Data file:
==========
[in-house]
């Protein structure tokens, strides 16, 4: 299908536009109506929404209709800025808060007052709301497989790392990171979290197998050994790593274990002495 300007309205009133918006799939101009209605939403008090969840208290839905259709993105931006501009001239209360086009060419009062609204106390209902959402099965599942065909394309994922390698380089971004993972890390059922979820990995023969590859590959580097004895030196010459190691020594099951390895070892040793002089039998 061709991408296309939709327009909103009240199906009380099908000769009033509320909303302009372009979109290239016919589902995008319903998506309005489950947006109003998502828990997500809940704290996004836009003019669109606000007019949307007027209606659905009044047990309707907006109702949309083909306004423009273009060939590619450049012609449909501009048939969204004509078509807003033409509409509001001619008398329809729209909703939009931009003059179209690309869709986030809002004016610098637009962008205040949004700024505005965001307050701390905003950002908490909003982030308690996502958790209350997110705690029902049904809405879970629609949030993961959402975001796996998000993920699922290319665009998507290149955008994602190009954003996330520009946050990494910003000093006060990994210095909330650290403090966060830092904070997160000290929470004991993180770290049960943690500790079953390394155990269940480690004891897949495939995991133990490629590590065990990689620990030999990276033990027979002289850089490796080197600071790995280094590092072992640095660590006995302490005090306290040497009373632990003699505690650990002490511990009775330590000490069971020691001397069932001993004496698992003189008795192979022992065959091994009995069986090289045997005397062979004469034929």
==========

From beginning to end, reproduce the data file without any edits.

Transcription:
[in-house]
């Protein structure tokens, strides 16, 4: 299908536009109506929404209709800025808060007052709301497989790392990171979290197998050994790593274990002495 300007309205009133918006799939101009209605939403008090969840208290839905259709993105931006501009001239209360086009060419009062609204106390209902959402099965599942065909394309994922390698380089971004993972890390059922979820990995023969590859590959580097004895030196010459190691020594099951390895070892040793002089039998 061709991408296309939709327009909103009240199906009380099908000769009033509320909303302009372009979109290239016919589902995008319903998506309005489950947006109003998502828990997500809940704290996004836009003019669109606000007019949307007027209606659905009044047990309707907006109702949309083909306004423009273009060939590619450049012609449909501009048939969204004509078509807003033409509409509001001619008398329809729209909703939009931009003059179209690309869709986030809002004016610098637009962008205040949004700024505005965001307050701390905003950002908490909003982030308690996502958790209350997110705690029902049904809405879970629609949030993961959402975001796996998000993920699922290319665009998507290149955008994602190009954003996330520009946050990494910003000093006060990994210095909330650290403090966060830092904070997160000290929470004991993180770290049960943690500790079953390394155990269940480690004891897949495939995991133990490629590590065990990689620990030999990276033990027979002289850089490796080197600071790995280094590092072992640095660590006995302490005090306290040497009373632990003699505690650990002490511990009775330590000490069971020691001397069932001993004496698992003189008795192979022992065959091994009995069986090289045997005397062979004469034929």